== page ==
Granted, it's not perfect security-wise, but it beats the crap out of whatever mish-mash leads to this meltdown...or the one Citi had...or the one Sony had...or other one...etc.
I think security is one of the few areas where convention over configuration pays off by sidestepping lazy/sloppy approaches.
There should be capital punishment in software development for things like that.
Stronger hash algorithms such as SHA-1 suffer exactly the same issues when used improperly (i.e. when stored without salt, or data is exchanged without HMAC).
"Dear Sir or Madam,
A few hours ago the Bitcoin trading website Mt Gox has been hacked. Malicious individuals have been able to obtain a database containing usernames, email address and encrypted passwords. This information has been posted publicly on the internet.
As a Bitcoin supporter I'm now sending a message to every email address contained in the hacked database. This is to warn you that your username, email address and password have been leaked. I therefore strongly advice you to change your passwords. If you have used the same password on different websites it's highly recommended to change your password on all of your accounts!
For a more secure alternative to Mt Gox, the community appears to be moving to TradeHill. So this is no reason to lose faith in Bitcoin itself. It must be seen as a warning that not every website can be trusted with your data however! Their link is http://www.tradehill.com/?r=XXXXXXX (Note: You can remove the Referral Code when registering if you want!) This is certainly not the only website where you can exchange Bitcoins, also check out http://www.thebitcoinlist.com/dp_bitcoin/bitcoin-exchange/
A Bitcoin supporter
If the sender is reading this, your script works (too well), and the warning was received 2 1/2 hours after the one from Mt. Gox, so you probably should have saved yourself the trouble.
The From headers shows the email is sent from Bitcoin@unknown.com. However, digging into the headers it is actually coming from gXXXXXXX@bXXXXXXXXXX.gXXXXXXXXXXXXX.com (trying to give the guy some privacy, since he's trying to be helpful, but this way others who get the message can correlate it).
a) Every user of MtGox already received a message from MtGox directly telling them about the breach. His message did not add any new information at all.
b) He advertises for two direct competitor to MtGox, in once ase using what I assume is a referral link where he earns a comission for each trade.
c) He solicits donations for himself.
d) He does not give out his name and uses an invalid return address to hide his motifs.
e) He sent the message 6 times.
"If you were using the same password on Mt.Gox and other places (email, etc),
you should change this password as soon as possible."
"While the password is encrypted, it is possible to bruteforce most passwords
with time, and it is likely bad people are working on this right now."
Son of a...
I have a 13 character password with letters, numbers and punctuation. I also seem to have one of the salted ($1$) passwords.
How much in trouble am I really?
The article is 2 years old. There are botnets that I presume could do ~50 billion/sec now (Number pulled out of ass).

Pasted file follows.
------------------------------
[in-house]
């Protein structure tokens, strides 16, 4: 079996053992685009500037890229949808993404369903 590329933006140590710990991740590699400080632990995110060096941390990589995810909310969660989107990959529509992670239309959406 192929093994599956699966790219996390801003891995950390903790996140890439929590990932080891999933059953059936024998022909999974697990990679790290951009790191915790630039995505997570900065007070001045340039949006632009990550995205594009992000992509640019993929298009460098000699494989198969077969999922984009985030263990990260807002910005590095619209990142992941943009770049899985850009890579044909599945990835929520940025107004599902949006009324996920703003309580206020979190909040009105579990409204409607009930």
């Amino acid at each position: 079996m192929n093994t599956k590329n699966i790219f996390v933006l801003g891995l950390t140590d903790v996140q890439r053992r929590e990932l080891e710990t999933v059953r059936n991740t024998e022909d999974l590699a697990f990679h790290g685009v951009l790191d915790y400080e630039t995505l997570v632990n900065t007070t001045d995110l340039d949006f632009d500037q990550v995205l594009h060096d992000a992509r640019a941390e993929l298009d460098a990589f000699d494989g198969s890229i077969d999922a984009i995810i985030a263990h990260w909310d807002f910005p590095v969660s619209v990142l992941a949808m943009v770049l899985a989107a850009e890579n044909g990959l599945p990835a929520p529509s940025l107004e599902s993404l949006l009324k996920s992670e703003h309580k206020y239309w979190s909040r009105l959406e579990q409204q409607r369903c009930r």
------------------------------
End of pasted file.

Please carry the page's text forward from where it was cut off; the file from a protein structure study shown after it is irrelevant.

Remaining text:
I believe bots are unlikely to have four high-end cards though, due to my assumption that the nature of bots come from weak users therefore weak computers.
Do you have a source for the capability of particular capacities to find passwords including botnets like my link?
The salt is the part after the $1$ before the next $. If that's more than a few chars you should be safe until you can change it to something completely different immediately, and don't use it anywhere else.
Dear Sir or Madam,
For a more secure alternative to Mt Gox, the community appears to be moving to TradeHill. So this is no reason to lose faith in Bitcoin itself. It must be seen as a warning that not every website can be trusted with your data however! Their link is removed (Note: You can remove the Referral Code when registering if you want!) This is certainly not the only website where you can exchange Bitcoins, also check out removed
A Bitcoin supporter
(bitcoin address removed)
I'm a bit annoyed that they didn't just sign me out and suggest a password change rather than force it (since I already use their 2-step authentication scheme and use different passwords for everything). On the other hand I'm happy to know that Google cares so much about the security of my account.
EDIT: Nevermind, my have been my phone or something, because MaxMind is showing that IP as Ohio (where I am).
It's probably unrealistic to expect that anyone will ever create a completely un-hackable system. Rather, one should design their systems to fail gracefully under attack.
If someone breaks in to my Citibank account, it doesn't much matter to me, because the banks have the authority to roll back transactions with the push of a button. Their power to do so is the greatest layer of security in the whole system; just as we have seen with Mt Gox.
Unfortunately, Mt Gox is not bitcoin, it's simply an exchange, so it's once removed from bitcoin itself. The owner of that account still lost $1000, and no one can reverse it. Contrast that with bitcoin, and you can begin to see the problem.